Tuesday, April 16, 2013

Drink Beer, Support the Market

A bottle from the original batch of Butcher's Brew. The beer won't be
bottled this time around. (Photo by Amira Maher)

A wave of supportive efforts that launched after the Jan. 30 fire at the West Side Market -- from a cash mob to Michael Symon's fund-raising campaign — has largely died down. But Great Lakes Brewing Co.’s contribution is just now being poured.

Soon after the fire, the brewery decided to help the market through a re-release of Butcher’s Brew — a lager originally made in honor of the West Side Market for last year’s Centennial Gala. But beer can’t be brewed overnight.

Now it’s ready. Starting tomorrow, Butcher’s Brew will be available in for-donation samples at the West Side Market CafĂ© and in $6 pints at the brewery, across the street on Market Avenue, until the contents of seven barrels run dry. This time around, the velvety yet subtly bitter Kulmbacher-style lager won’t be bottled.

All proceeds, which the brewery expects will be about $10,000, will go to Ohio City Inc.’s Market Bonds program. Customers who buy $40 worth of bond certificates to the West Side Market will get $10 for free, funded by donations from the brewery. Vendors can turn in certificates they receive for cash.

“It’s a good way for us to make sure that the proceeds are going to the vendors,” says Mary LaVenia, public relations assistant at Great Lakes. “We want to make sure that the vendors can stay in business and be able to repurchase things that they lost during the fire.”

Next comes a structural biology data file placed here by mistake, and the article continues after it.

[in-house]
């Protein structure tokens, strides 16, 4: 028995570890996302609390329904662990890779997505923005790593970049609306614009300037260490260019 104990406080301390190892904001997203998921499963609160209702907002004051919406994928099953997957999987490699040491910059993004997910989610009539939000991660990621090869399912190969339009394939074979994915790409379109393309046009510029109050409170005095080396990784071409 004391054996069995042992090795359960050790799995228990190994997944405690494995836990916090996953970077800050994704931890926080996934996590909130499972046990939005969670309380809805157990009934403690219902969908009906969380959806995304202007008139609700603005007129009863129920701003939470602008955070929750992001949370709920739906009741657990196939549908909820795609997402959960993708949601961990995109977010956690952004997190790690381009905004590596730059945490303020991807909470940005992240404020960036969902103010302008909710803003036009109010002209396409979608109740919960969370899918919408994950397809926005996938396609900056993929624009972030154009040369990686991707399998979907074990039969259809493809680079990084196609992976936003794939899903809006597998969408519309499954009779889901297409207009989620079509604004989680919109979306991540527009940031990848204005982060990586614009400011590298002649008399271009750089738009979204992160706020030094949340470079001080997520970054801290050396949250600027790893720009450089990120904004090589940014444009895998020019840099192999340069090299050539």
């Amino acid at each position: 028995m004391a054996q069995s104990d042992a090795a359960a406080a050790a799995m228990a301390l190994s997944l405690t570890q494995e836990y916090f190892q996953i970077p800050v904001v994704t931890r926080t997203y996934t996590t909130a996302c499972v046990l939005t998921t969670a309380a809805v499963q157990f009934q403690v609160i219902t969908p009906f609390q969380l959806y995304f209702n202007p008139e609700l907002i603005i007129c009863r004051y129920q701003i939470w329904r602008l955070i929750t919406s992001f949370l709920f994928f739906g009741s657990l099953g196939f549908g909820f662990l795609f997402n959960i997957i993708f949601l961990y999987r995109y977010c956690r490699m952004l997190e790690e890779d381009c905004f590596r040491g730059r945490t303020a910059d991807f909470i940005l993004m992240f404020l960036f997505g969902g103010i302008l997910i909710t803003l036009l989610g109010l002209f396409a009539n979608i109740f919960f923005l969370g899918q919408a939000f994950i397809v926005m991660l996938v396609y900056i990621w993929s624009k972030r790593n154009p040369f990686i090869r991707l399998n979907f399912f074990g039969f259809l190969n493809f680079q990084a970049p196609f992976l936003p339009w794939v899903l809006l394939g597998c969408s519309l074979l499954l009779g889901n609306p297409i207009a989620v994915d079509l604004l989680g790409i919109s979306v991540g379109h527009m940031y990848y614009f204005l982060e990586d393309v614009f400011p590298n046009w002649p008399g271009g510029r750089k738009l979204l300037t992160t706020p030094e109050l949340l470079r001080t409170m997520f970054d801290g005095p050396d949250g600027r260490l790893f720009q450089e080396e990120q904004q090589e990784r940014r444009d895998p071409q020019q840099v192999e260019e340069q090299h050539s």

Since its 1988 inception, Great Lakes Brewing Co.’s menu has included meat and some produce from West Side Market vendors, including Dohar Meats, Ohio City Pasta and Lance’s Beef. Over the years, partnerships that were strictly business have turned into friendships.

“The happiness there the first day it was reopened. It wasn’t just about them doing business again,” says LaVenia. “It was about seeing the friends that you used to see every week when you went to patronize their business. We couldn’t be more happy to have it back.”

The restaurant and bar saw a decrease in foot traffic during the almost three weeks the West Side Market was closed.

“Everyone, I think — we’ve talked about it in our merchant meetings — realized that the West Side Market impacted their business a lot more strongly than they ever knew,” LaVenia says. “We just want to help out the market.”

For more coverage of the market, including the vendor families who’ve been at the market for 100 years, take a look at our stories from November. For more on the brewery, including its pub-only specialty beers, check out our February beer package.

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